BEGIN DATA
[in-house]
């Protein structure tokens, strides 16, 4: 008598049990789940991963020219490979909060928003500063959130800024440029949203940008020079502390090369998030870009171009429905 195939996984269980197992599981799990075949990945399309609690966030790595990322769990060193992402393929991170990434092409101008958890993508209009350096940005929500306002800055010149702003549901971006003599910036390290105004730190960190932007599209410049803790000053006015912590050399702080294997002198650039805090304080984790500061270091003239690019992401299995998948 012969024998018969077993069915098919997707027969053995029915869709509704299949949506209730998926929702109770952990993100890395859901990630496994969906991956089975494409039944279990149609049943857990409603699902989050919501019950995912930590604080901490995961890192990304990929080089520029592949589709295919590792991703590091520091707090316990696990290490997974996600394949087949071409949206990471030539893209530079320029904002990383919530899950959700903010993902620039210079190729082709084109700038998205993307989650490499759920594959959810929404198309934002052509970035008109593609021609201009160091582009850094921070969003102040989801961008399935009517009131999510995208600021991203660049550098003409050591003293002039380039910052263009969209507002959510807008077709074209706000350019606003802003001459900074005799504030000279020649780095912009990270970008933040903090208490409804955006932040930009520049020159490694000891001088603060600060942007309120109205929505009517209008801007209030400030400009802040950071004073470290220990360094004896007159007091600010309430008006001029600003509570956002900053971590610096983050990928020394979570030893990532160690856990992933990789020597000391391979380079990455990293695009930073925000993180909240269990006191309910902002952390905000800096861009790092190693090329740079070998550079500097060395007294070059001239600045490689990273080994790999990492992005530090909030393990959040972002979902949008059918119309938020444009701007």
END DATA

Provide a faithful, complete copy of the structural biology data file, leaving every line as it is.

[in-house]
């Protein structure tokens, strides 16, 4: 008598049990789940991963020219490979909060928003500063959130800024440029949203940008020079502390090369998030870009171009429905 195939996984269980197992599981799990075949990945399309609690966030790595990322769990060193992402393929991170990434092409101008958890993508209009350096940005929500306002800055010149702003549901971006003599910036390290105004730190960190932007599209410049803790000053006015912590050399702080294997002198650039805090304080984790500061270091003239690019992401299995998948 012969024998018969077993069915098919997707027969053995029915869709509704299949949506209730998926929702109770952990993100890395859901990630496994969906991956089975494409039944279990149609049943857990409603699902989050919501019950995912930590604080901490995961890192990304990929080089520029592949589709295919590792991703590091520091707090316990696990290490997974996600394949087949071409949206990471030539893209530079320029904002990383919530899950959700903010993902620039210079190729082709084109700038998205993307989650490499759920594959959810929404198309934002052509970035008109593609021609201009160091582009850094921070969003102040989801961008399935009517009131999510995208600021991203660049550098003409050591003293002039380039910052263009969209507002959510807008077709074209706000350019606003802003001459900074005799504030000279020649780095912009990270970008933040903090208490409804955006932040930009520049020159490694000891001088603060600060942007309120109205929505009517209008801007209030400030400009802040950071004073470290220990360094004896007159007091600010309430008006001029600003509570956002900053971590610096983050990928020394979570030893990532160690856990992933990789020597000391391979380079990455990293695009930073925000993180909240269990006191309910902002952390905000800096861009790092190693090329740079070998550079500097060395007294070059001239600045490689990273080994790999990492992005530090909030393990959040972002979902949008059918119309938020444009701007």